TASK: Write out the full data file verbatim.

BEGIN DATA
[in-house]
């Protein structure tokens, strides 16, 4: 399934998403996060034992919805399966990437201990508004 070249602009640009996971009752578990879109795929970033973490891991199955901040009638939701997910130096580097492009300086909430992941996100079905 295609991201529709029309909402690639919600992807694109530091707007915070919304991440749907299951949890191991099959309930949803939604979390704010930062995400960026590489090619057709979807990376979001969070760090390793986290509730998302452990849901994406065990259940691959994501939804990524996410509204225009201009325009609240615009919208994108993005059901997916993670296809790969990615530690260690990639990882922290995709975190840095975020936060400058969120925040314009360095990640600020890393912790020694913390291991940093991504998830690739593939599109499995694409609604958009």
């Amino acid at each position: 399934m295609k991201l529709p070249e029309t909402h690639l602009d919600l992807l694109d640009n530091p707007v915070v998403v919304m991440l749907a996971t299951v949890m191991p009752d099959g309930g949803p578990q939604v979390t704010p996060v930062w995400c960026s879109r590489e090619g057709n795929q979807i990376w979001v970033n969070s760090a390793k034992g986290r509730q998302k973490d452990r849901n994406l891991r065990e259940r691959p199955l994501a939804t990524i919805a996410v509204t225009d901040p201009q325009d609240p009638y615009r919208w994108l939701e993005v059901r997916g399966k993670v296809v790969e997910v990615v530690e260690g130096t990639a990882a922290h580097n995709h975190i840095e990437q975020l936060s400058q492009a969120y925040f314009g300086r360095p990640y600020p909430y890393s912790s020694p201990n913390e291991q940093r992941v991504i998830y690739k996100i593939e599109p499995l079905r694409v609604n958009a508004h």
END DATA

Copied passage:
[in-house]
């Protein structure tokens, strides 16, 4: 399934998403996060034992919805399966990437201990508004 070249602009640009996971009752578990879109795929970033973490891991199955901040009638939701997910130096580097492009300086909430992941996100079905 295609991201529709029309909402690639919600992807694109530091707007915070919304991440749907299951949890191991099959309930949803939604979390704010930062995400960026590489090619057709979807990376979001969070760090390793986290509730998302452990849901994406065990259940691959994501939804990524996410509204225009201009325009609240615009919208994108993005059901997916993670296809790969990615530690260690990639990882922290995709975190840095975020936060400058969120925040314009360095990640600020890393912790020694913390291991940093991504998830690739593939599109499995694409609604958009």
């Amino acid at each position: 399934m295609k991201l529709p070249e029309t909402h690639l602009d919600l992807l694109d640009n530091p707007v915070v998403v919304m991440l749907a996971t299951v949890m191991p009752d099959g309930g949803p578990q939604v979390t704010p996060v930062w995400c960026s879109r590489e090619g057709n795929q979807i990376w979001v970033n969070s760090a390793k034992g986290r509730q998302k973490d452990r849901n994406l891991r065990e259940r691959p199955l994501a939804t990524i919805a996410v509204t225009d901040p201009q325009d609240p009638y615009r919208w994108l939701e993005v059901r997916g399966k993670v296809v790969e997910v990615v530690e260690g130096t990639a990882a922290h580097n995709h975190i840095e990437q975020l936060s400058q492009a969120y925040f314009g300086r360095p990640y600020p909430y890393s912790s020694p201990n913390e291991q940093r992941v991504i998830y690739k996100i593939e599109p499995l079905r694409v609604n958009a508004h």